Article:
Ap­peal to egal­i­tar­i­anism—some­thing along the lines of “No one’s opinion is bet­ter than any­one else’s.” Now if you keep talk­ing you’re com­mit­ting an offense against tribal equal­ity.

Ap­peal to com­mon guilt—“ev­ery­one is ir­ra­tional now and then”, so if you keep talk­ing, you’re claiming to be bet­ter than them. An im­plicit sub­species of ap­peal to egal­i­tar­i­anism.

Ap­peal to in­ner pri­vacy—“you can’t pos­si­bly know how I feel!” It’s true that mod­ern tech­nol­ogy still en­coun­ters some slight difficul­ties in read­ing thoughts out of the brain, though work is un­der­way as we speak. But it is rare that the ex­act de­tails of how you feel are the key sub­ject mat­ter be­ing dis­puted. Here the bony bor­ders of the skull are be­ing re­de­ployed as a hard bar­rier to keep out fur­ther ar­gu­ments.

Ap­peal to per­sonal free­dom—“I can define a word any way I want!” Now if you keep talk­ing you’re in­fring­ing on their civil rights.

Ap­peal to ar­bi­trari­ness—again, the no­tion that word defi­ni­tions are ar­bi­trary serves as a good ex­am­ple (in fact I was har­vest­ing some of these ap­peals from that se­quence). It’s not just that this is wrong, but that it serves to cut off fur­ther dis­course. Gen­er­ally, any­thing that peo­ple are mo­ti­vated to ar­gue about is not ar­bi­trary. It is be­ing con­trol­led by in­visi­ble crite­ria of eval­u­a­tion, it has con­no­ta­tions with con­se­quences, and if that isn’t true ei­ther, the topic of dis­course is prob­a­bly not “ar­bi­trary” but just “mean­ingless”. No map that cor­re­sponds to an ex­ter­nal ter­ri­tory can be ar­bi­trary.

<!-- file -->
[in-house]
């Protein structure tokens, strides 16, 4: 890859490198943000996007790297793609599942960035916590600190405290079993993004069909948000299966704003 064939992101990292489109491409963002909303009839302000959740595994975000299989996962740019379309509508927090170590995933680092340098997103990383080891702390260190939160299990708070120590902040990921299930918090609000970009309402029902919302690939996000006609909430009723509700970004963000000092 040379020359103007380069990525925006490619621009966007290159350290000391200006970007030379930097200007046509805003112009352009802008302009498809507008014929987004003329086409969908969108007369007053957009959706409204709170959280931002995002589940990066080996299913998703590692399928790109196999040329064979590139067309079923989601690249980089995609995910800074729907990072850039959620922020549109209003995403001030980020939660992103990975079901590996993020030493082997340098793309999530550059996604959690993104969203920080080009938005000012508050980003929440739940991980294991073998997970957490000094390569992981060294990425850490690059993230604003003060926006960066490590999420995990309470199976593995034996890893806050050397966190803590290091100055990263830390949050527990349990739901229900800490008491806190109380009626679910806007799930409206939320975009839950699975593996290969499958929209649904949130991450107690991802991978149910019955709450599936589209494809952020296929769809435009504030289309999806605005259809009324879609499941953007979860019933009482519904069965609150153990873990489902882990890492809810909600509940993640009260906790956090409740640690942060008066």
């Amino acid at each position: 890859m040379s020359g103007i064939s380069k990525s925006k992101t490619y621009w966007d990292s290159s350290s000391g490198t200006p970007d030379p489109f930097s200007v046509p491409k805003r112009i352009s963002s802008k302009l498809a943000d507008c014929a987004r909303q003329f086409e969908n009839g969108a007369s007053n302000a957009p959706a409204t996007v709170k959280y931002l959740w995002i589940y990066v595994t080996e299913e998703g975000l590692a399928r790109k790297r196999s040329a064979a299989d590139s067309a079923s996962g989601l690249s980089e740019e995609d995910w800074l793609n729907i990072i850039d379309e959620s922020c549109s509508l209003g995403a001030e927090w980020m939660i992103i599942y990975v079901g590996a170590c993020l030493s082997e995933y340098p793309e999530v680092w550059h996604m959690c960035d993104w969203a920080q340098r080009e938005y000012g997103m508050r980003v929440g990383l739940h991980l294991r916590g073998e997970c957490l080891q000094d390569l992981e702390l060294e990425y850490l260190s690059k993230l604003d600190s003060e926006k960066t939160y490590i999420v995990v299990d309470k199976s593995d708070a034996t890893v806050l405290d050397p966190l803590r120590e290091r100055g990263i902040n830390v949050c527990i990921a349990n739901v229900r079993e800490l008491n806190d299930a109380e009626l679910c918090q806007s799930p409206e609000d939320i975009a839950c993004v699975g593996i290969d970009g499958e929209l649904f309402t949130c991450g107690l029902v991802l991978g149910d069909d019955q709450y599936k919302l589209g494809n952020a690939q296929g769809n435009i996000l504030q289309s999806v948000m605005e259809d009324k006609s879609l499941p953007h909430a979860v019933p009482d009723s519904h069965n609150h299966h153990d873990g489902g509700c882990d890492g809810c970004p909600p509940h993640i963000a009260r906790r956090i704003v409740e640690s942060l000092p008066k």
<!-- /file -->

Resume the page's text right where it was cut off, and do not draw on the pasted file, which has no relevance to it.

Ap­peal to in­escapable as­sump­tions—closely re­lated, the idea that you need some as­sump­tions and there­fore ev­ery­one is free to choose what­ever as­sump­tions they want. This again is al­most never true. In the realm of phys­i­cal re­al­ity, re­al­ity is one way or an­other and you don’t get to make it that way by choos­ing an opinion, and so some “as­sump­tions” are right and oth­ers wrong. In the realm of math, once you choose enough ax­ioms to spec­ify the sub­ject mat­ter, the re­main­ing the­o­rems are mat­ters of log­i­cal im­pli­ca­tion. What I want you to no­tice is not just that “ap­peal to in­escapable as­sump­tions” is a bad idea, but that it is sup­posed to halt fur­ther con­ver­sa­tion.